So, now that I’ve spent several posts complaining, on to solutions. The city is working an ordinance for construction zone handling, but I have not seen any draft documents. When something is available, I’ll add it.
The City of Oakland has what is generally considered to be the model guidance (http://www2.oaklandnet.com/oakca1/groups/pwa/documents/memorandum/oak062315.pdf), though Seattle also has something good that I’ve not tracked down yet. Sacramento could do well to simply adopt the Oakland guidance, but it is pretty radical for Sacramento, so I’m expecting something weaker to come out. Let me say what I think is most important.
Let me credit Robert Prinz of Bike East Bay for publicizing the guidance (he may have also had a part in developing it, not sure about that), and for monitoring compliance and publicizing failures. He is an inspiration for me.
- Responsibility for approving traffic control plans should be removed from Construction Services and placed in another division of Public Works that will actually ensure quality traffic control plans and enforcement as needed. Construction Services has demonstrated that they cannot be trusted with this responsibility. They continually bias for motor vehicle traffic and drivers, and against walkers and bicyclists.
- Construction sites should be inspected on a regular basis by city personnel, to ensure that they have correctly installed the signing and barriers specified in their approved traffic plan, and that these are maintained until completion of the project.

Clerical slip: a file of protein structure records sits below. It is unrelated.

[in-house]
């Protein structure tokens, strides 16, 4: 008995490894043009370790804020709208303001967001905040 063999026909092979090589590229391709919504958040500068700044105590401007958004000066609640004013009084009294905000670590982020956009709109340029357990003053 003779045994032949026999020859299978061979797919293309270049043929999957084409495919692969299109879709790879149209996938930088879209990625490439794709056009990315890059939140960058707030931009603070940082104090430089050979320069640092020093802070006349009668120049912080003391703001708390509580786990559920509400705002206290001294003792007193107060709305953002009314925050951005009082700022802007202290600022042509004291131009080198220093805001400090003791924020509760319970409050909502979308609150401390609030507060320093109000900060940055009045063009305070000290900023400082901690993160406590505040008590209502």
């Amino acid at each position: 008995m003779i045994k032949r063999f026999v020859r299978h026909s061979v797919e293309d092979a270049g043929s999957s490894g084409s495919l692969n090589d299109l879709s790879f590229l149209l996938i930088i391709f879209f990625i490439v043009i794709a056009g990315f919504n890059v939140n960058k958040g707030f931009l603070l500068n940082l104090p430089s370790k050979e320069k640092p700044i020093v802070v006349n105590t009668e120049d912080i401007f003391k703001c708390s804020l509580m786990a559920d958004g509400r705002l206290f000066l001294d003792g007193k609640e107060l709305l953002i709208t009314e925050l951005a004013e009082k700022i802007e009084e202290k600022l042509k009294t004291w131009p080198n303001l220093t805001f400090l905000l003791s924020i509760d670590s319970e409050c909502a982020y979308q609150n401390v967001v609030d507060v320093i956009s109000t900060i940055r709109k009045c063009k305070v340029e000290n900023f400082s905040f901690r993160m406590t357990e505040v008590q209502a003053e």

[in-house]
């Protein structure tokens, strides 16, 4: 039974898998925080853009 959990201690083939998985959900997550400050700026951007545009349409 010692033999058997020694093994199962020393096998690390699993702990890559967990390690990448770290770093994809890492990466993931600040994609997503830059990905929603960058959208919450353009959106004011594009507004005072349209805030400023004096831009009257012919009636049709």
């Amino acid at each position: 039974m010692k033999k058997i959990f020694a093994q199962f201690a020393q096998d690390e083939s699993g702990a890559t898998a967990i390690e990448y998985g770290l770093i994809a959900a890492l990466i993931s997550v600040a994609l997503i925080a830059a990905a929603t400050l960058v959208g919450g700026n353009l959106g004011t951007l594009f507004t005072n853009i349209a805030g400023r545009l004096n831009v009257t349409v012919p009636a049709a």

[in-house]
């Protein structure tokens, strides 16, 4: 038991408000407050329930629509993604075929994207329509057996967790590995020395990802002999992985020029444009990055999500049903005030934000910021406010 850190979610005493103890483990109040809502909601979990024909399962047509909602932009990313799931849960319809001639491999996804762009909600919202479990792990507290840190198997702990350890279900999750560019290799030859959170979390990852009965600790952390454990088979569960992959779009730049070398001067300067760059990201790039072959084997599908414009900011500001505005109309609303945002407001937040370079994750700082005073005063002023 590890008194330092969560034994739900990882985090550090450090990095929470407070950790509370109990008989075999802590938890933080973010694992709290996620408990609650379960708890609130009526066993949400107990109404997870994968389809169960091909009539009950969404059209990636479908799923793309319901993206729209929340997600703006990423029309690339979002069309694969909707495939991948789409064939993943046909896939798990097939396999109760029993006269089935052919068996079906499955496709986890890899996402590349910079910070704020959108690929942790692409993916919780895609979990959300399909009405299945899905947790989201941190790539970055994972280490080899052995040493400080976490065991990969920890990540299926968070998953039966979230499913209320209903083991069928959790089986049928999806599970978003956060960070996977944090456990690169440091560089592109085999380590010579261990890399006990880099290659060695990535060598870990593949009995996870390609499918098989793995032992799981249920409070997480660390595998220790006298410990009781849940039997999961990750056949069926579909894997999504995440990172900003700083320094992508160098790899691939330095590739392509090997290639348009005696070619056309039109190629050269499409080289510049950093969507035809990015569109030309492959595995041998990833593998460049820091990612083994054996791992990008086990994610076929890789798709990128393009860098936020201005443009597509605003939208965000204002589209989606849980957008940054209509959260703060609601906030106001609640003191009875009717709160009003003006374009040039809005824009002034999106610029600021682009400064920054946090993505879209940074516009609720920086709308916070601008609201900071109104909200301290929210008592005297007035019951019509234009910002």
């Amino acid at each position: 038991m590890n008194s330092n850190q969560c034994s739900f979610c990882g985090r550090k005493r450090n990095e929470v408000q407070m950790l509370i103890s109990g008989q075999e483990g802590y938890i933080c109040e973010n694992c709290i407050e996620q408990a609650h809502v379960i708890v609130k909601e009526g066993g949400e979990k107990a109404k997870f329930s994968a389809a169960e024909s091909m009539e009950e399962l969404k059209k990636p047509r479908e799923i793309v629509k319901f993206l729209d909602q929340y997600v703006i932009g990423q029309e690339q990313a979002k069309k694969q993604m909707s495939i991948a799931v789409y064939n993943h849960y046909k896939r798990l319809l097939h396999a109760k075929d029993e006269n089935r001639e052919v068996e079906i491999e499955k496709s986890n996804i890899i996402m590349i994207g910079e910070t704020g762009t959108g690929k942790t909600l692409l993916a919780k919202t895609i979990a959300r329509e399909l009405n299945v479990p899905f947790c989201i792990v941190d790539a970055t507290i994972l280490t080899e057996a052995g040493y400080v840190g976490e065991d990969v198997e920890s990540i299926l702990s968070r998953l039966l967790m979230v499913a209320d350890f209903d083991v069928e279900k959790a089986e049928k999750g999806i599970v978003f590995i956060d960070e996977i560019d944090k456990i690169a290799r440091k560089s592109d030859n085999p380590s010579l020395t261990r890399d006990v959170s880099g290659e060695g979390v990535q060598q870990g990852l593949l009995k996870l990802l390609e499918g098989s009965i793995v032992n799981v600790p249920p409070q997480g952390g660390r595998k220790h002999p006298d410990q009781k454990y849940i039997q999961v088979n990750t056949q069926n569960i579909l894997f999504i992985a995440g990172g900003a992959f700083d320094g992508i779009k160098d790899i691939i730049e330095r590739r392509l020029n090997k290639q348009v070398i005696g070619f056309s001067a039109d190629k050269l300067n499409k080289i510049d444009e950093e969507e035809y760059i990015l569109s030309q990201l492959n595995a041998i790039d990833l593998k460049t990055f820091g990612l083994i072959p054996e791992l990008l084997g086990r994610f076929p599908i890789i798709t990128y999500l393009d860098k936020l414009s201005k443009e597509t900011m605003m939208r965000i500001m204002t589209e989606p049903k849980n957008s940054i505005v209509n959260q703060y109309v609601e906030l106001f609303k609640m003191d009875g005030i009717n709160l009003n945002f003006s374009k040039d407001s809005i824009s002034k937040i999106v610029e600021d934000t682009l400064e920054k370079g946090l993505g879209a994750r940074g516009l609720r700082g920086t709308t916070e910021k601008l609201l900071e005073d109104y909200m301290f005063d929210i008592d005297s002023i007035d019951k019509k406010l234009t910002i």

- Fines will be imposed on construction companies that do not correct problems within 12 hours of reporting to the city, by city staff or by citizens. If the construction company fails to correct the issue within 48 hours, the construction project should be shut down.
- Sidewalks and bike lanes:
- For any roadway with more than one general purpose travel lane in the same direction, it shall be automatic that temporary sidewalks and bicycle lanes will be placed instead one lane.
- For any roadway with parking lane on the same side as the construction zone, it shall be automatic that temporary sidewalks and bicycle lanes will be placed in the parking lane.
- For any roadway where the bicyclist and/or pedestrian traffic is above a certain level (I’m not sure what the number should be), if no accommodation can be made by using a parking lane or general purpose travel lane, then the road will be closed to motor vehicle traffic in one or both directions for the duration of the project.
- ADA compliant barriers and signing will be used at ALL construction projects which close a crosswalk, no matter what the duration of the project. For any closure of over a week, fixed metal barriers should be used (see photo below). Plastic barricade poles or construction tape will never be used by themselves to mark a closure.
- Unless the closest safe crossing is clearly evident from the point of closure, wayfinding signs will be included specifying the shortest distance and safest crossing.
Signing off for now with the construction zone topic. I found several more problematic locations on my walk this morning, but I need to take mental break from this, and talk about other things.
As always, I invite your comments and additions. Stay safe walking and bicycling out there, but don’t stay home. Your sanity requires being outside, or at least that is my opinion.
This series of posts is available at https://gettingaroundsac.blog/tag/construction-zone/, and supporting photos at https://www.flickr.com/photos/allisondan/albums/72157713569318138.